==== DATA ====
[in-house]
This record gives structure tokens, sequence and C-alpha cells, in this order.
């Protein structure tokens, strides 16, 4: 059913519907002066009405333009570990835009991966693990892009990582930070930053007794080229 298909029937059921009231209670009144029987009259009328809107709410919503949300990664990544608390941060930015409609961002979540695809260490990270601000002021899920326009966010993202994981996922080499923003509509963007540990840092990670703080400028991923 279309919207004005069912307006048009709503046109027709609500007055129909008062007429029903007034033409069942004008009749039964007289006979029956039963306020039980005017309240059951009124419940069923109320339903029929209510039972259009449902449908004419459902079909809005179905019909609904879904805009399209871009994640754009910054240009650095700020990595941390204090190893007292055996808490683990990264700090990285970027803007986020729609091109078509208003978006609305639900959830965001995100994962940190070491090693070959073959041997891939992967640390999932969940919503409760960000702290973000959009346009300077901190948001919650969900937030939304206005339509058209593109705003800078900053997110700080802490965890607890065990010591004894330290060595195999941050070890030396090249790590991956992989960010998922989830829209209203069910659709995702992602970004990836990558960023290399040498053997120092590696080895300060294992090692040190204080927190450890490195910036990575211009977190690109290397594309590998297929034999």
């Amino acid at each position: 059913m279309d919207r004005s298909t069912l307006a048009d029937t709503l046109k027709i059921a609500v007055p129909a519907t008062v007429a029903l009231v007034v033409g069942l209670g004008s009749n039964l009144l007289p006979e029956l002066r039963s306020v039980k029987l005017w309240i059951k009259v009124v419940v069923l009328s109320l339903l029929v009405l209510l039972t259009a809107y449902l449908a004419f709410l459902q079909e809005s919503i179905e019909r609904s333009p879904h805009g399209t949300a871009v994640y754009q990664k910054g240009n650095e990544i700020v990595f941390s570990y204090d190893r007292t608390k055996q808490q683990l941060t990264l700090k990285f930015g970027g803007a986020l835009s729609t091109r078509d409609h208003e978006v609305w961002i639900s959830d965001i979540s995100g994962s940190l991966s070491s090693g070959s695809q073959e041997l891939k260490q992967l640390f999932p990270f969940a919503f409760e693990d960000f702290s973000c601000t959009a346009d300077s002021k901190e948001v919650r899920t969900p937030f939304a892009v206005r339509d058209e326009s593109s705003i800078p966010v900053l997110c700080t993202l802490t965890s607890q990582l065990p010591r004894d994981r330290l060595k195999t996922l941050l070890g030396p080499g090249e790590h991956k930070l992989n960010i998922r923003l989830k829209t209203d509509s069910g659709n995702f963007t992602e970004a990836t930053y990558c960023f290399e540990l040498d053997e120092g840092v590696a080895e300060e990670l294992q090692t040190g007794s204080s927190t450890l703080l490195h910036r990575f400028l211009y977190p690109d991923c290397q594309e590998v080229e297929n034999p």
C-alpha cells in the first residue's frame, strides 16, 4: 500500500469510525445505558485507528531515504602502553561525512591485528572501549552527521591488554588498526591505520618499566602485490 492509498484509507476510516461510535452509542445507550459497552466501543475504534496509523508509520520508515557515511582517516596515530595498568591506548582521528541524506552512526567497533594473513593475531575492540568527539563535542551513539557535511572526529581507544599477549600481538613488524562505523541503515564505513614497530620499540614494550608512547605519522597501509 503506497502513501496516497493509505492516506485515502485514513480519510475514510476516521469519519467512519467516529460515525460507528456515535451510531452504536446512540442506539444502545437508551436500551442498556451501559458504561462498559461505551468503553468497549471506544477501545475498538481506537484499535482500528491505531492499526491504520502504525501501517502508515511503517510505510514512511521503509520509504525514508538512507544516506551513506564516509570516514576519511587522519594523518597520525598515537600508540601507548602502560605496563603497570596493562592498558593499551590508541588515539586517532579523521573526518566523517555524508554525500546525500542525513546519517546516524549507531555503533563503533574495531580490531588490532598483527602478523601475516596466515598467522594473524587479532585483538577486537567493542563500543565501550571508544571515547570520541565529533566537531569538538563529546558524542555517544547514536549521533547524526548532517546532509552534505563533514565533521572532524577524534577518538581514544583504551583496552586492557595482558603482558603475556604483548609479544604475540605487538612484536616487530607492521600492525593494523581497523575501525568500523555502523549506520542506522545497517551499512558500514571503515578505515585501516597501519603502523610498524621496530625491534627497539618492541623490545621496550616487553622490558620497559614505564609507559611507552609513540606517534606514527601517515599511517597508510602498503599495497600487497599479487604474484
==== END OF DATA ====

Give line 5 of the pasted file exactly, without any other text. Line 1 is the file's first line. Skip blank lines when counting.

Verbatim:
C-alpha cells in the first residue's frame, strides 16, 4: 500500500469510525445505558485507528531515504602502553561525512591485528572501549552527521591488554588498526591505520618499566602485490 492509498484509507476510516461510535452509542445507550459497552466501543475504534496509523508509520520508515557515511582517516596515530595498568591506548582521528541524506552512526567497533594473513593475531575492540568527539563535542551513539557535511572526529581507544599477549600481538613488524562505523541503515564505513614497530620499540614494550608512547605519522597501509 503506497502513501496516497493509505492516506485515502485514513480519510475514510476516521469519519467512519467516529460515525460507528456515535451510531452504536446512540442506539444502545437508551436500551442498556451501559458504561462498559461505551468503553468497549471506544477501545475498538481506537484499535482500528491505531492499526491504520502504525501501517502508515511503517510505510514512511521503509520509504525514508538512507544516506551513506564516509570516514576519511587522519594523518597520525598515537600508540601507548602502560605496563603497570596493562592498558593499551590508541588515539586517532579523521573526518566523517555524508554525500546525500542525513546519517546516524549507531555503533563503533574495531580490531588490532598483527602478523601475516596466515598467522594473524587479532585483538577486537567493542563500543565501550571508544571515547570520541565529533566537531569538538563529546558524542555517544547514536549521533547524526548532517546532509552534505563533514565533521572532524577524534577518538581514544583504551583496552586492557595482558603482558603475556604483548609479544604475540605487538612484536616487530607492521600492525593494523581497523575501525568500523555502523549506520542506522545497517551499512558500514571503515578505515585501516597501519603502523610498524621496530625491534627497539618492541623490545621496550616487553622490558620497559614505564609507559611507552609513540606517534606514527601517515599511517597508510602498503599495497600487497599479487604474484